In addition to getting your card numbered, Topps will also include a free pack of hobby football cards.  All cards will be accepted until March 31, 2009. Cards should be sent to:

The Topps Company
ATTN: Consumer Relations
401 York Ave. 
Duryea, PA 18642

Following is the subject list and its corresponding sequential numbering.


118      Darren McFadden – 40

109      Matt Ryan – 40

125      Jonathan Stewart – 40

103      Colt Brennan – 40

104      Brian Brohm – 40

105      Joe Flacco – 40

119      Rashard Mendenhall – 40

110      André Woodson – 40

117      Felix Jones – 40

102      John David Booty – 40

106      Chad Henne – 150

141      Limas Sweed – 150

121      Ray Rice – 150

123      Steve Slaton – 150

126      Kevin O’Connell – 150

130      Dexter Jackson – 150

131      Jerome Simpson – 150

136      James Hardy – 150

137      Jordy Nelson – 150

143      Devin Thomas – 150

145      Chris Long – 150

146      Vernon Gholston – 150

150      Glenn Dorsey – 150

148      Keith Rivers – 400

101      Erik Ainge – 400

112      Jamaal Charles – 400

113      Tashard Choice – 400

122      Dustin Keller – 400

134      Early Doucet III – 400

138      DeSean Jackson – 400

139      Malcolm Kelly – 400

149      Jake Long – 400

140      Mario Manningham – 750

147      Dominique Rodgers-Cromartie – 750

129      Earl Bennett – 750

144      John Carlson – 750

116      Chris Johnson – 1200

111      Kyle Wright – 1200

108      Anthony Morelli – 1499

115      Mike Hart – 1499

128      Donnie Avery – 1499

124      Kevin Smith – 1999

142      Eddie Royal – 1999

107      Joshua Johnson – 1 99

135      Harry Douglas – 1999

133      Andre Caldwell – 1999

114      Matt Forté – 1999

132      Keenan Burton – 1999

120      Allen Patrick – 1999

127      Adrian Arrington – 1999

Counterfeiting Tool – Serial Number Machine

Some people will do anything to try and make a card look real.  That includes spending a nice chunk of $$$$ on a machine that can make serial numbers for you.  These machines usually are used for making business cards, crafts , and various other things, but there are a lot of counterfeiters that use these machines to place their own serial numbering on cards.  Sometimes it can be hard for a counterfeiter to get the exact font that a major card company uses, so the best thing you can do is compare the card you are thinking of buying with another to see if the numbering matches up.  Its also not a good sign if you look at the seller’s feedback and see they bought something like this.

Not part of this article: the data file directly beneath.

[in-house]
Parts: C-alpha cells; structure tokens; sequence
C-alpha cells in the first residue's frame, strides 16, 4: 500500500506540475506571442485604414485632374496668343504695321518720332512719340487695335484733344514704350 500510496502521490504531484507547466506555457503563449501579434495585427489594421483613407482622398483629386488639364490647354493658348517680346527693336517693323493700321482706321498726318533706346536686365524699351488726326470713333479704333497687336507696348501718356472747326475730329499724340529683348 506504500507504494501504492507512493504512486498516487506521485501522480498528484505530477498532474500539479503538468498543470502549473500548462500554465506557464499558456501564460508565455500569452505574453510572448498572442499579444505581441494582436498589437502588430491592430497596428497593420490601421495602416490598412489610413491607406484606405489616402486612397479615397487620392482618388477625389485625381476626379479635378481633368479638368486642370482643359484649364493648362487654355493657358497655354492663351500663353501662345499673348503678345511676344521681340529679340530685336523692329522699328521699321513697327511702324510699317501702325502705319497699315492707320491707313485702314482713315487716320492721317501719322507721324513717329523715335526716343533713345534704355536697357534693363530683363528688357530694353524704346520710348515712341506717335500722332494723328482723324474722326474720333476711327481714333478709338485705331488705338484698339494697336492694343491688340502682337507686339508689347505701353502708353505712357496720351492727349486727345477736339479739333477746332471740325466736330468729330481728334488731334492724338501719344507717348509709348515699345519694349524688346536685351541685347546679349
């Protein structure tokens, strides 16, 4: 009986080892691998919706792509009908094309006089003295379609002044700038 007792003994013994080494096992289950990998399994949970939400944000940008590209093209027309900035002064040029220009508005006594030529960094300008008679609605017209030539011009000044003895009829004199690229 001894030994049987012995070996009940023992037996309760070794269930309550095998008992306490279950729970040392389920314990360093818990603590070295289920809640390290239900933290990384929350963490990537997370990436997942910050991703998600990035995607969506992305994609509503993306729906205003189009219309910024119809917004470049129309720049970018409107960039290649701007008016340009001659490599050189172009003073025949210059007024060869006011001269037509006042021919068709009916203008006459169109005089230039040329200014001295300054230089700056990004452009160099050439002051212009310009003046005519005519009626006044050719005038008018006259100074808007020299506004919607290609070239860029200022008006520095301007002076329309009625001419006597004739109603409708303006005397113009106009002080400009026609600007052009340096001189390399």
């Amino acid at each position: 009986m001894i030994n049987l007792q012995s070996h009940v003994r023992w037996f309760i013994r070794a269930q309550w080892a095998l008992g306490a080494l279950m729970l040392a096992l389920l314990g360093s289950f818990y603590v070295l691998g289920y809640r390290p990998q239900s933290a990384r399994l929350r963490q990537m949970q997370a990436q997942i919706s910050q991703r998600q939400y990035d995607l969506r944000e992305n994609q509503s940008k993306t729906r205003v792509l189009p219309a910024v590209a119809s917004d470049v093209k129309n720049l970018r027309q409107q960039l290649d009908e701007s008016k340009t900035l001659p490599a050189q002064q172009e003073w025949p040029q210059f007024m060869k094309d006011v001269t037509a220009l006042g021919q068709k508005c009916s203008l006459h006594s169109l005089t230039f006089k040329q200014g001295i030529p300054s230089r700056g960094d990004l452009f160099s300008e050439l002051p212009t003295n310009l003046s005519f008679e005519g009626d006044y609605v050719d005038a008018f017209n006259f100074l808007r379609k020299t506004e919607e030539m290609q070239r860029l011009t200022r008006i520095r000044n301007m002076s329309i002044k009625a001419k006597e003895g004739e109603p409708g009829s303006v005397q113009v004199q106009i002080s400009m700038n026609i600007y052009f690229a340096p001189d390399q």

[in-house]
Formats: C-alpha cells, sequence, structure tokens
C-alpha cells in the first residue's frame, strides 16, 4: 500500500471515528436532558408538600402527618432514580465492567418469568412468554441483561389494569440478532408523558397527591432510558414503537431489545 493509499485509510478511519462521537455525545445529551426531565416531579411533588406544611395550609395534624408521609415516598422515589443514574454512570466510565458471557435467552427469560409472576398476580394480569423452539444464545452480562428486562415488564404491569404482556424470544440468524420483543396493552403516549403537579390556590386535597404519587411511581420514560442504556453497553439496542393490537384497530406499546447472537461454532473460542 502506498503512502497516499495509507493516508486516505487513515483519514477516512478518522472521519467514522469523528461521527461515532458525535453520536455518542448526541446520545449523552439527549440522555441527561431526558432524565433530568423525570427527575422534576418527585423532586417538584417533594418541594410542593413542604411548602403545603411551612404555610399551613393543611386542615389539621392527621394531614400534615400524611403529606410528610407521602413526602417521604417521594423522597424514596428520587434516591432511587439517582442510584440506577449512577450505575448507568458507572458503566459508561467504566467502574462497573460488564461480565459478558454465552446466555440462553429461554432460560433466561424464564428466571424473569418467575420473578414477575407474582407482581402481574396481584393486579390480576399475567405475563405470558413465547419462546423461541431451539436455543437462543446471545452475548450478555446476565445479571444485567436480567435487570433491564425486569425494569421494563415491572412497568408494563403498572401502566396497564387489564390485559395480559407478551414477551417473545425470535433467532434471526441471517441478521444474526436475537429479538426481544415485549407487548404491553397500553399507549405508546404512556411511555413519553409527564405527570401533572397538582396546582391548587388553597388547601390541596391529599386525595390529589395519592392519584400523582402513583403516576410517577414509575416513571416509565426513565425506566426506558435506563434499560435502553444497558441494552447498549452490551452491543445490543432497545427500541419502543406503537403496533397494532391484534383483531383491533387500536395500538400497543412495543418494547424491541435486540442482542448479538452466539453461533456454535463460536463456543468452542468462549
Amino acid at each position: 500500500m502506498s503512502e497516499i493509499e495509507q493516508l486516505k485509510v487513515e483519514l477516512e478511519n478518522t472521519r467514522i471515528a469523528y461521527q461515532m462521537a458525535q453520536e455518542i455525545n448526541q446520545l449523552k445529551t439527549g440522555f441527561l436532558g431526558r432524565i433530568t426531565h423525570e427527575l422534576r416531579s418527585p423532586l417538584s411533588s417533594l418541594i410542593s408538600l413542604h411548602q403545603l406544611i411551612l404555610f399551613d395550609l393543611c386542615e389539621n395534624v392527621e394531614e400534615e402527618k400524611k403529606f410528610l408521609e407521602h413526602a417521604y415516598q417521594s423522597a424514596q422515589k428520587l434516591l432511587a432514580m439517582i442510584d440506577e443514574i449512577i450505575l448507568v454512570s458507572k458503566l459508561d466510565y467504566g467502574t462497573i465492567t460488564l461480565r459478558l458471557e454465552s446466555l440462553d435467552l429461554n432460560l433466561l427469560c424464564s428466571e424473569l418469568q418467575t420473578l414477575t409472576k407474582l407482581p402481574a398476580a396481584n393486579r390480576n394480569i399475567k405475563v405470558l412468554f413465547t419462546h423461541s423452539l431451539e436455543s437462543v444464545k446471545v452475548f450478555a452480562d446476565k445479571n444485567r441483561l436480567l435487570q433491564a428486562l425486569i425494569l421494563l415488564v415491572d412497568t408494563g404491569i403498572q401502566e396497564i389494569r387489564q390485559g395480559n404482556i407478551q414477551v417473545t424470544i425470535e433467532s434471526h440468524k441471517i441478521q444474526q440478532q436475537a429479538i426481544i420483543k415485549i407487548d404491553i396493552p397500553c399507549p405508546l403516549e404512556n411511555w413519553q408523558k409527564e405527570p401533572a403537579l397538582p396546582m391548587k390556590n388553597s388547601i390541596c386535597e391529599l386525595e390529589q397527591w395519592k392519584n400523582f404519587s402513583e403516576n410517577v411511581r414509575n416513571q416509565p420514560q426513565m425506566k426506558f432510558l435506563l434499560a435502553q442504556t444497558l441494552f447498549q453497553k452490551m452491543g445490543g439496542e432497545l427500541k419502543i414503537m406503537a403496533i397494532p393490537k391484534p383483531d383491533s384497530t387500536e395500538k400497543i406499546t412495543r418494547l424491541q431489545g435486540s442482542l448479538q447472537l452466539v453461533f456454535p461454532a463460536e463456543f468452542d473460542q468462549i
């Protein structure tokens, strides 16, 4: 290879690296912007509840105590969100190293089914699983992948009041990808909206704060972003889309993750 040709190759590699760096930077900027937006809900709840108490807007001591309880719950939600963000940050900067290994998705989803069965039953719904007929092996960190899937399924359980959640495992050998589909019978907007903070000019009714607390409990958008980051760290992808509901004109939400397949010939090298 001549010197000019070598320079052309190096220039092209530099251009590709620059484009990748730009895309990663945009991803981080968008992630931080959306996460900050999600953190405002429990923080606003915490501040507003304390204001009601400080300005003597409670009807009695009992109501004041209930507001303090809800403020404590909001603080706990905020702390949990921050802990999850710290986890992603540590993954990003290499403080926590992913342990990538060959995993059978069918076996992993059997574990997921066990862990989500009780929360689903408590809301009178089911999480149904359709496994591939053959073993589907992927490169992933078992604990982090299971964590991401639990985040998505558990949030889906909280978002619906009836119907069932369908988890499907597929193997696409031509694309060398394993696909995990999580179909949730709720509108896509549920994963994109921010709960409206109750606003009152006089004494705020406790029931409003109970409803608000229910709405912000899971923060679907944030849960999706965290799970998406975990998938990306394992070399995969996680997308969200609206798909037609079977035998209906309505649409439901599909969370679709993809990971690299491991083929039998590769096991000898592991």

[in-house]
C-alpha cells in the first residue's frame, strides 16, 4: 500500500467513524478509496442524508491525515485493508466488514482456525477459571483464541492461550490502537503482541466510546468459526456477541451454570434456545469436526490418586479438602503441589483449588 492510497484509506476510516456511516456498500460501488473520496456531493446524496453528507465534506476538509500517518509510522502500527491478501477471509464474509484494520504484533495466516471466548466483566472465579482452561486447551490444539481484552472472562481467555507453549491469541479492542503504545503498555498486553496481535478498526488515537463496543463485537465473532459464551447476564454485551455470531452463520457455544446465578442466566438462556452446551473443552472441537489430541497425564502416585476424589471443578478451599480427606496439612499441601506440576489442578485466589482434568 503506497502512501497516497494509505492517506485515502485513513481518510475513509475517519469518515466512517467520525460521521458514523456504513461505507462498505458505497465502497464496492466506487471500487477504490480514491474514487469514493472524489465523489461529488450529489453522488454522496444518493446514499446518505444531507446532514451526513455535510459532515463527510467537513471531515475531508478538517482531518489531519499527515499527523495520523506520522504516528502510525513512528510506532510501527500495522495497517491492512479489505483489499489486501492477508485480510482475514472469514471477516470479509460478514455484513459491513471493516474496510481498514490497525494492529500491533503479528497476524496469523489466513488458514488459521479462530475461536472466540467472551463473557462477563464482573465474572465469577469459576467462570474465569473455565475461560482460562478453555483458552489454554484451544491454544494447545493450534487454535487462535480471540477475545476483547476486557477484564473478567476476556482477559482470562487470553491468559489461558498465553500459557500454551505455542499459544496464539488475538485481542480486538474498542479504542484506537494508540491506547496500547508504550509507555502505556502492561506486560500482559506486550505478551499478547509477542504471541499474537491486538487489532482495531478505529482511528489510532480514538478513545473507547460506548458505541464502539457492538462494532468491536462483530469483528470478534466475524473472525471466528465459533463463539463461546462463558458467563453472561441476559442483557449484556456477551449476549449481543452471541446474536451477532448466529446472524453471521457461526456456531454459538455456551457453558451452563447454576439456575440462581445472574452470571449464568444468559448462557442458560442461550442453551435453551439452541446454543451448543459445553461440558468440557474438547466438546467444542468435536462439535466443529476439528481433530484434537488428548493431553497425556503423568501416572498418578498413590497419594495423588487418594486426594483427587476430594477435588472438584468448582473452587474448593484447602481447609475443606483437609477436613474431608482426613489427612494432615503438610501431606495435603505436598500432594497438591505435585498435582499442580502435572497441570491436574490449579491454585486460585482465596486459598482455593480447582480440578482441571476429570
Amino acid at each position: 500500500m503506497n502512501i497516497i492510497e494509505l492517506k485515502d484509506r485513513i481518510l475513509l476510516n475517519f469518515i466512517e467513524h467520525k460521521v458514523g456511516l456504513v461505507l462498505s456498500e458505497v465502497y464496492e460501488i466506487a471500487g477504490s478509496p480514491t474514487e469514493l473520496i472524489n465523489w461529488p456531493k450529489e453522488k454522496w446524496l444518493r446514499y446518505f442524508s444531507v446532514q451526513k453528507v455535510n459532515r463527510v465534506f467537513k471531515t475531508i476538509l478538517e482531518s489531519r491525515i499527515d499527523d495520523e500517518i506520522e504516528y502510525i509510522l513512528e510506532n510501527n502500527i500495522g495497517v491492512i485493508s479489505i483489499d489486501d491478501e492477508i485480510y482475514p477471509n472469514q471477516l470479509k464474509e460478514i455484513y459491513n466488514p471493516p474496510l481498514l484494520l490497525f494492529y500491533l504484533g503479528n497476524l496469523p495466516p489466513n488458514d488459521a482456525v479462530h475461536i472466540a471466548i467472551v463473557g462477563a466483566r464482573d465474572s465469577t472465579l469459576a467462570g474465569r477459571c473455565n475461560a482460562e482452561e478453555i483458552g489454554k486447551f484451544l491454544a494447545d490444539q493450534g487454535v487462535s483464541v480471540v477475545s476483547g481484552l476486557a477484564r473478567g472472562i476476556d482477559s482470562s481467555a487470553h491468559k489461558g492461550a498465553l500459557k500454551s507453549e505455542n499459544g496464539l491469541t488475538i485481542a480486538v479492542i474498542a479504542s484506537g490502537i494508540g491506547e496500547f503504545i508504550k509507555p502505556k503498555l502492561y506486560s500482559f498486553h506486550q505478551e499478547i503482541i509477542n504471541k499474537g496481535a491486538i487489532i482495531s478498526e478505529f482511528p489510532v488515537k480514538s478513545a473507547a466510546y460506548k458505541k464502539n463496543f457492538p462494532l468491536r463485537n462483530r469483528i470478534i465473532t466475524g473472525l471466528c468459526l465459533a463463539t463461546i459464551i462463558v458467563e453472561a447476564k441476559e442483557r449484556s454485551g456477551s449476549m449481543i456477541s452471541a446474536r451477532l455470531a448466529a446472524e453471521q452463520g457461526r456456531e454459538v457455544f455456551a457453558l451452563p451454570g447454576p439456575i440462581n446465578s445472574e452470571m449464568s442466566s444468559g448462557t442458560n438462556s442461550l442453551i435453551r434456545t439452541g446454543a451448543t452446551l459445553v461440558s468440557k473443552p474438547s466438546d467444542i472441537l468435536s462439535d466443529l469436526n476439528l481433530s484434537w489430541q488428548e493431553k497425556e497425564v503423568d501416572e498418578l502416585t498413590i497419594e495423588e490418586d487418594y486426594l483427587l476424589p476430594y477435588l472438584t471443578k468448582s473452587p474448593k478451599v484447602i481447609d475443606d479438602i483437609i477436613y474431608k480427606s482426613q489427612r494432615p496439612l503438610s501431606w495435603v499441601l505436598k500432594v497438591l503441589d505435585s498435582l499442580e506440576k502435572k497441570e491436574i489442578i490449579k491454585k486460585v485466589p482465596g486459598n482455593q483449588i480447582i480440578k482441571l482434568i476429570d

Q & A – Can you help me with this Carson Palmer jersey card?

Question: Hello, I have a 2006 Playoff Prestige Prestigious Pros Carson Palmer Jersey. It is an orange or red parallel, I’m not sure which one. It is not numbered on the back though. I have seen more of this color and with no numbering on the back. I’m wondering if those are fakes too?
I hope you can help, Thanks.

Answer: After doing some research, it looks like a lot of the 2006 Prestigious Pros jersey cards from that set aren’t serial numbered.  I really doubt that the Carson Palmer card you have is a fake because it isn’t a rare card that is worth a lot of money.  People that make counterfeits usually make them of rare cards that are going to sell for a lot.  Thanks for the question. 

Are You Sure That Card Is A 1/1 Don’t Be Fooled!!!!!!!

Pulling a card out of a pack that is numbered 1/1 can be one of the highest momments of a collectors life.  Just knowing that you beat the odds is exciting enough but now you have a card that is the only one like it in the world.  Cards that are numbered 1/1 can hold a large value which is why people try and make a non 1/1 numbered card into a 1/1 card.  People have found a lot of creative ways in which they will take a high numbered card or low numbered card and say that it is a 1/1. I have created this guide to inform people on how to stay away from cards that say they are 1/1 but aren’t.  Below is a list of the many ways people create a 1/1 card that isn’t a 1/1:

  • Jersey Number – Say a card is numbered 10/100.  The seller could say that the card is a 1/1 because the player’s jersey number is 10 and thats the only one like it.
  • First One Made – People may say that a card is a 1/1 because it was the first one made.  For example, a card numbered 1/100.
  • Last One Made – People may say that a card is a 1/1 because it was the last one one made.  For example, a card numbered 100/100.
  • Statistic – Someone may claim a card is a 1/1 because the number matches a statistic from their career.  For example, height, weight, birthday, debut, etc…
  • Math – By doing addition, subtraction, multiplication, and division people may claim a card is a 1/1 because just by doing math and using the numbers the answer may match up with the players birthday, jersey number, or statistic from their career.  For example, a card numbered 12/20 being considered a 1/1 because 12 + 20 = 32, and 32 is the player’s jersey number.
  • Only One They Have Seen – Some people may say a card is a 1/1 because it is the only one that they have seen.
  • High Grade – Cards have been considered 1/1 because the seller thinks that it would get a high grade.

    As you can see people have become very creative when taking a non 1/1 card and trying to turn it into a 1/1 card.  I hope this guide will help you avoid these people that are selling cards like this.  The only way a card can be a 1/1 is if it is stamped or written on by the company it was made from.  People are always coming up with new ways to consider cards to be 1/1.  Please be careful when buying a card that the seller says is a 1/1.  Read the description carefully and check the sellers feedback and you should be just fine.